You may want to get the miters perfect. A bad idea, I think. My advice: leave perfection to God. Try to reduce the imperfections to a level where they aren't going to cause problems. Then, if you can't let it go, reduce them a bit more, to the point where no one's going to notice. That's plenty good enough. If the miters don't meet perfectly you can do a lot to hide the irregularities after the glue dries. Mismatch in heights, so that a thin edge of one side sticks out? Use a scraper to cut it flush to the other side, then scrape the other side till the joint is right at the tip of the corner. A bit of a gap where the mitered sides don't meet tightly? Wait till the glue dries, then brush a little hot water on the corner, let it soften the glue for a few minutes, then use a burnisher to smear the tips of the miters together. If you don't tell anyone, they aren't going to know. Of course there are limits- but if it's pretty close, you can make it work.


I'm perhaps belaboring the point here, but maybe not: it's an important point. It's no more relevant to mitered corners than any other detail of workmanship, it comes up here only because this the first place where I'm talking about a moderately tricky job.(Cutting the top block is a bit of a trick too, but I passed over that pretty quickly.) Striving for perfection can get in the way. When you started with penmanship you needed to appreciate the niceness of a page full of round circles. It wasn't the time to pick up a quill and try to do a John Hancock. If you had decided that was what you needed to do, you would have been disappointed. I suggest seeing each instrument as a penmanship exercise, not an attempt to make a masterpiece. If you keep at it the masterpiece may come along when you are ready, and you can enjoy the wait. If you set out to do the masterpiece there are sure to be some disappointments ahead.


By now the upper block and sides have been sitting around for a day or more (maybe a lot more) and the shape will have changed. That's OK, it's normal, expected, unavoidable. But it's not something to ignore. I take them back to the bending iron and touch up the shape. I check the center and lower bouts too, and re-bend as necessary. I want the parts to match the outline that I drew on the board when I started. It's easy now, but once the whole assemble is put together one piece pushes on the next, and it's hard to tell why the overall shape is out of whack. You can chase problems around all day-- try to fix one bout, then the next, then back to the first. Better to try to get the shape right now, before you get everything hitched together. When the curves are nice-- just glue it.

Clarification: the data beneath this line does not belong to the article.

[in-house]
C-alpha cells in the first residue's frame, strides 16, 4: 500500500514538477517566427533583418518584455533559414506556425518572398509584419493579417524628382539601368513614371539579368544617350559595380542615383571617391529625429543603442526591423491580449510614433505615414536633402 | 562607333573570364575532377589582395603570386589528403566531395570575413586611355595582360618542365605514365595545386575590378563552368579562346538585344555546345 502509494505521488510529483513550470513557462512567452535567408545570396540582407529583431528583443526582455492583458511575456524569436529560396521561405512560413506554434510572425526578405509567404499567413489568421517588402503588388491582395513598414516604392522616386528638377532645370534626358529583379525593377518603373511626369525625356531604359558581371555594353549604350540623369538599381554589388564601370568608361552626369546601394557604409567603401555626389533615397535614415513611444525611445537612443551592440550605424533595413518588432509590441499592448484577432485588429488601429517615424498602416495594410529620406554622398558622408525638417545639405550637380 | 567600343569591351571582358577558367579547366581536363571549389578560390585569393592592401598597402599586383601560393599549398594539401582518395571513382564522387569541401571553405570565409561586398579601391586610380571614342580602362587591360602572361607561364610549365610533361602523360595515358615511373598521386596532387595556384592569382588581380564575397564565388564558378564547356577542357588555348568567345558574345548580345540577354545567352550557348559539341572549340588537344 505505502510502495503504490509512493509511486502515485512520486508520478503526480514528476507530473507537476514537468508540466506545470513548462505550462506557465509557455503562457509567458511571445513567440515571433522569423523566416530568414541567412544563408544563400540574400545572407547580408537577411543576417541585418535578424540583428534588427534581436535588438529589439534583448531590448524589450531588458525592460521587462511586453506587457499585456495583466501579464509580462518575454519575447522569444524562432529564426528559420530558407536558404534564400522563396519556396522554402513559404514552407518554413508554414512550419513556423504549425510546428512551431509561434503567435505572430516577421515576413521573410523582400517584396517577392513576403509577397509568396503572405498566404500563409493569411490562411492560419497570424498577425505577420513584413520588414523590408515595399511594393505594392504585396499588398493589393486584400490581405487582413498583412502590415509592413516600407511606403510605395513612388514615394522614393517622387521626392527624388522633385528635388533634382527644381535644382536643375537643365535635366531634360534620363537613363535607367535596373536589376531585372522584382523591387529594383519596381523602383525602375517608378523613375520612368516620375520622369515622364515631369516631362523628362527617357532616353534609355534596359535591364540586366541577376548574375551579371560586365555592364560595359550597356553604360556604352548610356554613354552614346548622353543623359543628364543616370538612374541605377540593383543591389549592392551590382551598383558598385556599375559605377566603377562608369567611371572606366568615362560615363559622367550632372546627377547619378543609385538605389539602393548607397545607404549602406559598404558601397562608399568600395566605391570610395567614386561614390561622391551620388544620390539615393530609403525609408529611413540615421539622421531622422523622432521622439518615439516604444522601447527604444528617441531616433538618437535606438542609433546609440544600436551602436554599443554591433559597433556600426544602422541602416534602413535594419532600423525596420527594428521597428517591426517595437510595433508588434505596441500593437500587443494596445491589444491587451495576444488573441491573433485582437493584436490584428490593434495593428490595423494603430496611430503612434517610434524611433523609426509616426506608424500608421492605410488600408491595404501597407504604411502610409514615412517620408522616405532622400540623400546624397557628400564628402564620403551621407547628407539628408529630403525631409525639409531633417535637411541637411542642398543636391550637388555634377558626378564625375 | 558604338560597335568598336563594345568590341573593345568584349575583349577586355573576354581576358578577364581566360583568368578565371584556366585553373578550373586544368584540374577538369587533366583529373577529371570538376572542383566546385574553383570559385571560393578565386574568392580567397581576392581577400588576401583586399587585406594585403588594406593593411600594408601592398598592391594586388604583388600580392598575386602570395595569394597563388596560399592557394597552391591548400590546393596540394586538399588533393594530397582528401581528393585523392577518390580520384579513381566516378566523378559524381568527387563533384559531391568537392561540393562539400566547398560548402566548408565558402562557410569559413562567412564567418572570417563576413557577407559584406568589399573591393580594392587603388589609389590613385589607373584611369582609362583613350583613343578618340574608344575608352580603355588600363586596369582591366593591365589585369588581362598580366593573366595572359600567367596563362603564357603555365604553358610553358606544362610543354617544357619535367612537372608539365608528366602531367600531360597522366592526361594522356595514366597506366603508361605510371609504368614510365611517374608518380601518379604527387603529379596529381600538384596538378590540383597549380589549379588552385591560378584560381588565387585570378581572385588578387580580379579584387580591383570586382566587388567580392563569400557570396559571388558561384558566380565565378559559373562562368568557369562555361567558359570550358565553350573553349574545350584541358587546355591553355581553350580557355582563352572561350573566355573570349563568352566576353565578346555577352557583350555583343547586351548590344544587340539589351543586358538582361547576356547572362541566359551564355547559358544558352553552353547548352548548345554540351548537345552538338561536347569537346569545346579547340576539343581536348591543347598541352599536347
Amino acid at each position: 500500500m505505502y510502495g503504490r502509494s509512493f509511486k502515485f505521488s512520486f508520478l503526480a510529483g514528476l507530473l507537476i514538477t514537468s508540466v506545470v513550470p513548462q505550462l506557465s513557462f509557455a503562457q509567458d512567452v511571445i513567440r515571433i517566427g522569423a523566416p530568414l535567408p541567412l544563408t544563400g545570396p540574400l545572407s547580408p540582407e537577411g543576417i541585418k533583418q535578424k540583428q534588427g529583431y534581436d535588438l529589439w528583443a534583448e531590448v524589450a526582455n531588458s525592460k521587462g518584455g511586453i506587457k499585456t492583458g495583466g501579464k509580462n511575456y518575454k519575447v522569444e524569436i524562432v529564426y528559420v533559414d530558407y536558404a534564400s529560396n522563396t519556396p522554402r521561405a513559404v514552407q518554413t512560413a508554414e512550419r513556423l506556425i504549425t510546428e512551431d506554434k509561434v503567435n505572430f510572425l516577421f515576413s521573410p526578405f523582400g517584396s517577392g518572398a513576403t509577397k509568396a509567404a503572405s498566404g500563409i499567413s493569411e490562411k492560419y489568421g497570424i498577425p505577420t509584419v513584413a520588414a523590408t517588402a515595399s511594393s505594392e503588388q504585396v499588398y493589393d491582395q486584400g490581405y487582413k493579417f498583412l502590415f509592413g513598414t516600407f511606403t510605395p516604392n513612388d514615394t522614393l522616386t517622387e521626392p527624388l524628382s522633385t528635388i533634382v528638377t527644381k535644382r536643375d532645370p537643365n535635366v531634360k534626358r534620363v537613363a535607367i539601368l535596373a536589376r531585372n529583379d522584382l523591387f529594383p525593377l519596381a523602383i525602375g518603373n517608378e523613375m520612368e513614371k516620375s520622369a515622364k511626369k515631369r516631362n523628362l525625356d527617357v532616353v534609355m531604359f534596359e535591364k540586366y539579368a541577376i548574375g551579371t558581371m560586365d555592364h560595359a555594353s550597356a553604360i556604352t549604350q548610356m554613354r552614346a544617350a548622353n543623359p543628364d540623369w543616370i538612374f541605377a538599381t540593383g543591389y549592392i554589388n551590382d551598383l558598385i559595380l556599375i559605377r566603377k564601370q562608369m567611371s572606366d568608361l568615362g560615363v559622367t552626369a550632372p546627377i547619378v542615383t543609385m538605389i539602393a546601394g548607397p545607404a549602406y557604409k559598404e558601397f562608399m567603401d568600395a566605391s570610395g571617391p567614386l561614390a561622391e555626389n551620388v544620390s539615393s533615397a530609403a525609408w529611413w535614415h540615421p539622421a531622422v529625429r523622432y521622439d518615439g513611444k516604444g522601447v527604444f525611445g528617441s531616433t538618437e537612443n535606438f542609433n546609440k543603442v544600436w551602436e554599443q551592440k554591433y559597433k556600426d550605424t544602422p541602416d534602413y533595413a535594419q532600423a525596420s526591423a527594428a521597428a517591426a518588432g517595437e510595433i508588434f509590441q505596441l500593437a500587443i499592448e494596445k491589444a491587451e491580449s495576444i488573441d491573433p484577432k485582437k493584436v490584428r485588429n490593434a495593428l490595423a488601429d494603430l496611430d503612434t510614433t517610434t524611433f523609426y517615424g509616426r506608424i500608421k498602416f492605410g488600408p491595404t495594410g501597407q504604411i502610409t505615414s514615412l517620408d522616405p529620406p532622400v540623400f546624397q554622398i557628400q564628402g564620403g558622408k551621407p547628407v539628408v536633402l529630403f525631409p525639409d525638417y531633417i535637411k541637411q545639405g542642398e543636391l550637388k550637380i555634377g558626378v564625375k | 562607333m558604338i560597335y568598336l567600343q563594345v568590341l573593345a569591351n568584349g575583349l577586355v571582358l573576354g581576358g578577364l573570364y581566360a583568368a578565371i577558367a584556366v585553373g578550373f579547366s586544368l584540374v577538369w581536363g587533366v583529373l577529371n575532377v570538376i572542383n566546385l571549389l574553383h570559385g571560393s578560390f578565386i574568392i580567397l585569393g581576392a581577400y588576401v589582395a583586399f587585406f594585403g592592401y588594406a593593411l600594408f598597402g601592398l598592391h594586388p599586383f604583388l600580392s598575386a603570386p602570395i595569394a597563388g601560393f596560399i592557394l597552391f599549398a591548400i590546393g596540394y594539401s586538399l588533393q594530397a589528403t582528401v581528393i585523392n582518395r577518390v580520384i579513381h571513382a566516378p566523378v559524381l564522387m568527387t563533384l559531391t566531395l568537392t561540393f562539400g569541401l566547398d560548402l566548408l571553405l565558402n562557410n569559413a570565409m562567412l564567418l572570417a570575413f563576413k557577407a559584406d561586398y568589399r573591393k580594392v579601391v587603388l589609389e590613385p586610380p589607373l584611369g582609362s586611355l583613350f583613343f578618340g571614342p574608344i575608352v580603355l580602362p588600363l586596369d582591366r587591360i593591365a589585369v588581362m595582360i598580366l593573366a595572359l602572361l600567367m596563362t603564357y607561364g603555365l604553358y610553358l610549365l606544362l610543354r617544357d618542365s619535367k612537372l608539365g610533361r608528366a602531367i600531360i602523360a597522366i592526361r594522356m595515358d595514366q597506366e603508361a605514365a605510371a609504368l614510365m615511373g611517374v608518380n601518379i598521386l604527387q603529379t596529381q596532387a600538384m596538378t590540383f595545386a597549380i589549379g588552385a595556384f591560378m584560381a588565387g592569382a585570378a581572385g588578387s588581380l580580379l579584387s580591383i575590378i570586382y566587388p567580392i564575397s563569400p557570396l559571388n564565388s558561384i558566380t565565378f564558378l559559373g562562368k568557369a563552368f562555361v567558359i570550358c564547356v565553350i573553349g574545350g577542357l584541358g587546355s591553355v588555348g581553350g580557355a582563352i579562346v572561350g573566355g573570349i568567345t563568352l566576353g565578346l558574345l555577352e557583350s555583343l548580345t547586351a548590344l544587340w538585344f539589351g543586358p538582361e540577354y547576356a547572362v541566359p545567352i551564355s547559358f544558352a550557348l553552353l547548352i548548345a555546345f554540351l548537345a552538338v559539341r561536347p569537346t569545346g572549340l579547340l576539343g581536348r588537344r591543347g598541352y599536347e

The sides, and the blocks, need to be trimmed to the right height. I don't aim for a flat surface - I fit the sides to the belly and back, neither of which are flat. This viola da gamba has a bent belly. When I bend the belly I try to get it flat, but it never happens. To make things fit I wind up with the sides a bit higher at the center of the center bouts. Again, no one is going to notice. At least not unless they are looking more closely than is reasonable. This is an instrument, it's meant to be played, not examined with a magnifying glass. If the glue joints are tight, and everything looks OK from a few feet away, well, that's enough. The irregularities that show up when you get your nose up against the durn thing are not imperfections, they are features. The sides tend to flop around pretty easily at this stage, it may be easier to trim them if they are clamped to a board. I do one side, then turn it around and clamp the other side. For the top and bottom I just go at it with the plane, without trying to clamp anything. A very very extremely sharp plane makes the job easy. Now just carve a neck, glue it to the garland, add a fingerboard and a few other details, string it up and play. Then, start another. Repeat as necessary.